The Next Normal for Churches Post-Pandemic
The phases of reopening have begun to move at a more rapid rate depending on where you live.
Many organizations, not just churches, are asking the question, “What does the future hold for us after the shutdown?”
Consider this — within twenty-four hours, a vast majority of churches went from meeting in-person to sharing services on a digital platform. The shutdown revealed the possibility of a highly adaptable church. Small groups met on ZOOM. Attenders interacted more online. People invited their friends on social media.
Recently, the Blackbar Podcast shared an episode called “Casting Vision for the New Normal.”
The conversation put a microphone into many discussions happening in church leadership right now. The SWOT analysis provides an excellent framework for church leadership teams
One of the significant takeaways resources like this one includes — what a waist for the church to adapt so well in crisis only to revert to the old way of doing things.
I highly encourage you to listen to the podcast episode, especially as a church leader. As we engage a new and next normal for the church, I would like to provide a few areas to embrace as church leaders to caution us not revert into former habits and mindsets:
Embrace a larger digital audience and smaller in-person gatherings.
The old playbook subtly valued in-person gatherings than digital. Many leaders, including Nicky Gumbel from Alpha, have shared their insights into the power of meeting online. Click here for his podcast episode on Carey Nieuwhof. He shared the larger church attendance and how the Alpha groups he has led opened up faster in ZOOM.
If you go to a meeting asking for a large in-person event in the next few weeks, I think the question needs to be: “Why?” Our first idea needs to become how can this be digital. Let’s utilize Facebook groups and keep the dialogue going online.
On the same token, I think the value of smaller gatherings will arise. Digital informs in-person and invites people for dialogue. Brady Shearer put it this way below:
Embrace serving the community.
Churches rose to support hospitals, food shelters, and other local non-profits in their neighborhoods. A majority of phone calls I had during the pandemic asked, “What can I do to help?” This point holds for those inside and outside the church.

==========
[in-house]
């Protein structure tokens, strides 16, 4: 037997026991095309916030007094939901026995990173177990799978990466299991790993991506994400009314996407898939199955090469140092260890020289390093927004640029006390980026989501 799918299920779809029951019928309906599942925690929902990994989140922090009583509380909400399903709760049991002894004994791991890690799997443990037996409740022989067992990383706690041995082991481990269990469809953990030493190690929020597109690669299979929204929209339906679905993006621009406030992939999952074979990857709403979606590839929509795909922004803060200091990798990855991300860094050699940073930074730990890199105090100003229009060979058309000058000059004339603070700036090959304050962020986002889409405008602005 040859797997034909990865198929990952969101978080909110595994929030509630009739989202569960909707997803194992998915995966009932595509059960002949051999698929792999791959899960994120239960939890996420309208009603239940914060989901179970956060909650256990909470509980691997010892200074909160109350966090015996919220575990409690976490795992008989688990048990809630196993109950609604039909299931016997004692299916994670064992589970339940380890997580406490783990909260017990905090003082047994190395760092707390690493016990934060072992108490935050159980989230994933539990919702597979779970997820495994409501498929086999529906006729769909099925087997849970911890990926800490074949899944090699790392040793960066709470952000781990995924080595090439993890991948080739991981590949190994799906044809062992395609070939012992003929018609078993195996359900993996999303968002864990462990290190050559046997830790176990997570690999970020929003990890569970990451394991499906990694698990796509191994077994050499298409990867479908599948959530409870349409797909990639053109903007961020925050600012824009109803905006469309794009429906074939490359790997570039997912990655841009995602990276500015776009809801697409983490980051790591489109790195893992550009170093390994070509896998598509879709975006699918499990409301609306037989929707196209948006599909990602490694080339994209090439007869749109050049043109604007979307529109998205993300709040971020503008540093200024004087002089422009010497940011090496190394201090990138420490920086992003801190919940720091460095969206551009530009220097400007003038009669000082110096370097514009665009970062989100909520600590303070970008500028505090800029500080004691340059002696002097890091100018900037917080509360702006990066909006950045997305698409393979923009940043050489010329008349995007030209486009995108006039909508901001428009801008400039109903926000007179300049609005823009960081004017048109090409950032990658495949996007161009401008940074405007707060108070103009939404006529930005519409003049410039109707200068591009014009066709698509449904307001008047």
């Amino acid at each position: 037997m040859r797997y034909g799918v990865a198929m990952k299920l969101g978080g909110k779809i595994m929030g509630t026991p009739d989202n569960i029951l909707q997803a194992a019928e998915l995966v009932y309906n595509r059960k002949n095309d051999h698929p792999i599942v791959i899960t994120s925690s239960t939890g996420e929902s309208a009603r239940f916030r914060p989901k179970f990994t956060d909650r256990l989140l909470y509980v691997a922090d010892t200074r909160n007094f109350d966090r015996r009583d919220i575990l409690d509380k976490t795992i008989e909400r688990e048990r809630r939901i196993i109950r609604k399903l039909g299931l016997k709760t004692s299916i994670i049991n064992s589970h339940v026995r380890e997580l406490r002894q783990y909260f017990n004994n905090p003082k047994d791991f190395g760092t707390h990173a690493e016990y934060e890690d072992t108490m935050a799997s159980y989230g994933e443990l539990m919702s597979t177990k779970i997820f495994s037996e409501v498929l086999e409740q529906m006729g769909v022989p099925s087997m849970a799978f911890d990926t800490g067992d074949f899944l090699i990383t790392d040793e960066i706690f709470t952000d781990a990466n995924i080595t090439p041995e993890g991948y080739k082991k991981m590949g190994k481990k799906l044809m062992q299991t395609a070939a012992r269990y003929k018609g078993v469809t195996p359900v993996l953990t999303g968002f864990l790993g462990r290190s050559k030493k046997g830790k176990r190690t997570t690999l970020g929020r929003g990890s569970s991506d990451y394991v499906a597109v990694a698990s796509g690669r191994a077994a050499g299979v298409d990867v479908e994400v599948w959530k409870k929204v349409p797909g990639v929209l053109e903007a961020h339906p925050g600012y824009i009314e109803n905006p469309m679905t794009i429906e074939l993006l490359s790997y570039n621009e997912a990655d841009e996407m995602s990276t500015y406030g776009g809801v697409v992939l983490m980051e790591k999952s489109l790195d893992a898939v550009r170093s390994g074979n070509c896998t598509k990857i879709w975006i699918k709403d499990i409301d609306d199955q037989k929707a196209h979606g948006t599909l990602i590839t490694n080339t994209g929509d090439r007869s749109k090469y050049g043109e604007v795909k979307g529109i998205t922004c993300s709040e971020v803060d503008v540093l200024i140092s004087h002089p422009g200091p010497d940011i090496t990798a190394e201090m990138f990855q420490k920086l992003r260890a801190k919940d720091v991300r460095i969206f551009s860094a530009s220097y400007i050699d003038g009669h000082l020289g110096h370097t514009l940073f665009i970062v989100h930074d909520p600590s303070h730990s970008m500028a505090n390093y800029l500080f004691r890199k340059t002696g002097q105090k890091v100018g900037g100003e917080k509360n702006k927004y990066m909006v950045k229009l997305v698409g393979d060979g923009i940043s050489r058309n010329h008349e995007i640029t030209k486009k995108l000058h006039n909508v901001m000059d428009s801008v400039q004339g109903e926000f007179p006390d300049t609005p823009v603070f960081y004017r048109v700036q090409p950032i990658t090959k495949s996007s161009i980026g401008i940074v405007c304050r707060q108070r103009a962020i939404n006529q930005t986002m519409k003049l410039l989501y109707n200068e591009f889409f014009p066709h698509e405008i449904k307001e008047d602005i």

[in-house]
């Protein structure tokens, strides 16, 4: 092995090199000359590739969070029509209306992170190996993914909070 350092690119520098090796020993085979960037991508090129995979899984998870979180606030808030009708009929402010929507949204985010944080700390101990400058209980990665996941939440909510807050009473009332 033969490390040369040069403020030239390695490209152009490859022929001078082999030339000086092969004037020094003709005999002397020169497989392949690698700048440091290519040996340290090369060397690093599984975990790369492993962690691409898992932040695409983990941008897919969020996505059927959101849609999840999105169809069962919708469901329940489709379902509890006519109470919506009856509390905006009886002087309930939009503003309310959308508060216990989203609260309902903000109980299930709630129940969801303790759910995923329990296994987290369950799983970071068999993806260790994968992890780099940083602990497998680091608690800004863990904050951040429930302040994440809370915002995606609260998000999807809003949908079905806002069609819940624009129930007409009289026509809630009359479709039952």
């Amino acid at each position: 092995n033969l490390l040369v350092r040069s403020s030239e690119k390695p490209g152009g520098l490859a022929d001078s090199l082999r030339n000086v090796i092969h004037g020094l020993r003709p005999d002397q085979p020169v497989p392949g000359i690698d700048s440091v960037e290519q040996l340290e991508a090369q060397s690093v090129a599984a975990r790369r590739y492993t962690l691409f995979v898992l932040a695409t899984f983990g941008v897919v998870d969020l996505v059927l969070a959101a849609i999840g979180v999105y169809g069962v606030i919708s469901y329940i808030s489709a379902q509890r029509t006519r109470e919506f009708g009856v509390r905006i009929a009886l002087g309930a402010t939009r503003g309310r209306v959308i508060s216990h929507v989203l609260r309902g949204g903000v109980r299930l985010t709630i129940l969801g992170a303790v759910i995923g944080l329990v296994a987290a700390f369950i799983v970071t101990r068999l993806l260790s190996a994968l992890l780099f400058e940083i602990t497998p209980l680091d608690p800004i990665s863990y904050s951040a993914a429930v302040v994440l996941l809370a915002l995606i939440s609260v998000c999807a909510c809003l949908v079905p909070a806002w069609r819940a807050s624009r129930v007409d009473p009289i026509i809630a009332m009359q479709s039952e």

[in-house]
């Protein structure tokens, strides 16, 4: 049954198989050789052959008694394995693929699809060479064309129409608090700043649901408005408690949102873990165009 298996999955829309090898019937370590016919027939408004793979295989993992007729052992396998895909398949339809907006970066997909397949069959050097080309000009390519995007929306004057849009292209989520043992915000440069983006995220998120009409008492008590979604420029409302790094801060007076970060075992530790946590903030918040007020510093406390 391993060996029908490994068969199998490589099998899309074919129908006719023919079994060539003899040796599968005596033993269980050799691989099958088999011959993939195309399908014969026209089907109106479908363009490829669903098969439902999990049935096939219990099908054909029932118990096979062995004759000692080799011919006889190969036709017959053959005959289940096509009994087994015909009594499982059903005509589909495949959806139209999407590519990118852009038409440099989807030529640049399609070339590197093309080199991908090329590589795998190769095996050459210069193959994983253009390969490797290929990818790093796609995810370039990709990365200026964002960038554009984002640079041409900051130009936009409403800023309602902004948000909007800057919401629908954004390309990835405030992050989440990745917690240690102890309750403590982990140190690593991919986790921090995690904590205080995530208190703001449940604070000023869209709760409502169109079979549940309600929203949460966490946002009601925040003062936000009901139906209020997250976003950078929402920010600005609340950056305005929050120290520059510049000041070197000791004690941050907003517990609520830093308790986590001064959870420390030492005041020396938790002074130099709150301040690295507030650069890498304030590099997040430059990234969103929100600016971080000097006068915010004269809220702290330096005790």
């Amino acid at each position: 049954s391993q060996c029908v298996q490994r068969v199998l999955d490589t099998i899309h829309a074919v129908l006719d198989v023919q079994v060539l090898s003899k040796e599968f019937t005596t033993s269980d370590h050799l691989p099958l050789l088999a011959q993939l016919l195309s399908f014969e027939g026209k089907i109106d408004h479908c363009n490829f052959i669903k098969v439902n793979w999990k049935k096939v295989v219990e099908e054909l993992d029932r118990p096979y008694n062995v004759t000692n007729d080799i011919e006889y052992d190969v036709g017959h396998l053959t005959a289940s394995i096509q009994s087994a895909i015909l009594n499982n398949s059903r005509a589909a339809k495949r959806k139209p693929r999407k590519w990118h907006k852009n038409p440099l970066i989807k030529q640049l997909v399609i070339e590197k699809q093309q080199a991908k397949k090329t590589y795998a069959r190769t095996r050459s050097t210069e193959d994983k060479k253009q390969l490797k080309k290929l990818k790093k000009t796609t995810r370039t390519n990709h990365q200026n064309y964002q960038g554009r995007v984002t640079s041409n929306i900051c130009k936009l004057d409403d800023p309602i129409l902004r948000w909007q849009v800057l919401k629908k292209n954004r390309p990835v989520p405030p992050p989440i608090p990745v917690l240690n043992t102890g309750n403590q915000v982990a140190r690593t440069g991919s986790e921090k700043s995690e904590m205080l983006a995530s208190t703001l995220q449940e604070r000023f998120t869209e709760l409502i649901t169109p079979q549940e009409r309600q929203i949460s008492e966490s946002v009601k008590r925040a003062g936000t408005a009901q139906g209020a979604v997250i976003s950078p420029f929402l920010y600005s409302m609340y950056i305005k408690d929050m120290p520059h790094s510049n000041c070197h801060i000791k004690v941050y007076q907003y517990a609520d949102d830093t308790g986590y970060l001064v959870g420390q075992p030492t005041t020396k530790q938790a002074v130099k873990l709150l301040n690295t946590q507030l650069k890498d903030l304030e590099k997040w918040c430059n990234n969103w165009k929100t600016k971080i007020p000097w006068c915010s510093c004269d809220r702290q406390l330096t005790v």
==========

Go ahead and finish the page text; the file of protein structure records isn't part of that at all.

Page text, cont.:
Rich Birch, in his book Church Growth Flywheel, discussed how service is the new outreach. The church can become the gathering place for the community to make a difference. The once large events for people to attend are now the opportunities to serve.
Embrace adding digital value to the surrounding community around the church.
Jeff Henderson wrote the book Know What You Are For. Before the shutdown, he shared examples of how the church he serves in Gwinnett, GA, highlighted the community around them. They embraced the hashtag #ForGwinnett. I believe the church needs to move from mostly talking about themselves to celebrating and supporting the community around them. Adding digital value to the community inspires the people in the church and reaches people outside the church.
Embrace the simplicity and complexity of inviting people to church.
It’s never been easier to invite someone to experience church. You can post on social media the live services. I believe that’s extremely valuable. The reason people have hesitated towards embracing inviting is they realize the complexity of sharing their faith in-person. As church leaders, we will need to equip people to have more faith conversations. The two prior points two also reveal to the outside world our motivation in the gospel, which only helps people invite others to church.
Embrace collaboration with other churches.
One of the things I loved from the Blackbar podcast was their discussion on churches learning to collaborate together. There’s a vast opportunity to come together for online resources instead of burning leaders out. We need to explore this more.
Embrace a dynamic ministry over static.
People fear change because often we feel that we lost something. I wonder how the church could transform in the next five years if we resisted static-ness and embraced a dynamic ministry. We might fail a little more, but we would find out more and probably reach more. Playing it safe will do more harm than good. Let’s remember this season when any solution was on the table. I believe the Holy Spirit was more at work than we realize.
What do you think the church needs to embrace in this next normal? Share your thoughts in the comments below.
Originally published at https://peterenglert.com on June 12, 2020.